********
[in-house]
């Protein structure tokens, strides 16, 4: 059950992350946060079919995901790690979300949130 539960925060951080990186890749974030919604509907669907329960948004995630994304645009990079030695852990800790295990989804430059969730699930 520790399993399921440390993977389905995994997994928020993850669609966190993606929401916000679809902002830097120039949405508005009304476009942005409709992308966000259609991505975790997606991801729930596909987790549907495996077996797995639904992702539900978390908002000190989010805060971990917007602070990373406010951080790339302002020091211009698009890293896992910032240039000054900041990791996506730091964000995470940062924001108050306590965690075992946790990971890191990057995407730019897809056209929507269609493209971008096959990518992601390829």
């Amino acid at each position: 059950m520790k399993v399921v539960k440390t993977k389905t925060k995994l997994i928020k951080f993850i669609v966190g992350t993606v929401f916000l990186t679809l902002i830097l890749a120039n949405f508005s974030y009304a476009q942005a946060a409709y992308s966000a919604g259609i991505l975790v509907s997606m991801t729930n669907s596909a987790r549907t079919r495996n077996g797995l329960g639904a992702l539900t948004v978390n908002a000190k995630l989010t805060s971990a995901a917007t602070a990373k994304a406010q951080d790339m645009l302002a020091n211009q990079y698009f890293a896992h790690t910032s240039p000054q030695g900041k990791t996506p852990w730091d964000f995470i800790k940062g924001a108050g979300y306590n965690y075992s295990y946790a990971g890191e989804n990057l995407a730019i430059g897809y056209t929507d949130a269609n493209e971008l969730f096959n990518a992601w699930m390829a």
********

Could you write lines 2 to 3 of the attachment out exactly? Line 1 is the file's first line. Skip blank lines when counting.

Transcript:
């Protein structure tokens, strides 16, 4: 059950992350946060079919995901790690979300949130 539960925060951080990186890749974030919604509907669907329960948004995630994304645009990079030695852990800790295990989804430059969730699930 520790399993399921440390993977389905995994997994928020993850669609966190993606929401916000679809902002830097120039949405508005009304476009942005409709992308966000259609991505975790997606991801729930596909987790549907495996077996797995639904992702539900978390908002000190989010805060971990917007602070990373406010951080790339302002020091211009698009890293896992910032240039000054900041990791996506730091964000995470940062924001108050306590965690075992946790990971890191990057995407730019897809056209929507269609493209971008096959990518992601390829």
């Amino acid at each position: 059950m520790k399993v399921v539960k440390t993977k389905t925060k995994l997994i928020k951080f993850i669609v966190g992350t993606v929401f916000l990186t679809l902002i830097l890749a120039n949405f508005s974030y009304a476009q942005a946060a409709y992308s966000a919604g259609i991505l975790v509907s997606m991801t729930n669907s596909a987790r549907t079919r495996n077996g797995l329960g639904a992702l539900t948004v978390n908002a000190k995630l989010t805060s971990a995901a917007t602070a990373k994304a406010q951080d790339m645009l302002a020091n211009q990079y698009f890293a896992h790690t910032s240039p000054q030695g900041k990791t996506p852990w730091d964000f995470i800790k940062g924001a108050g979300y306590n965690y075992s295990y946790a990971g890191e989804n990057l995407a730019i430059g897809y056209t929507d949130a269609n493209e971008l969730f096959n990518a992601w699930m390829a």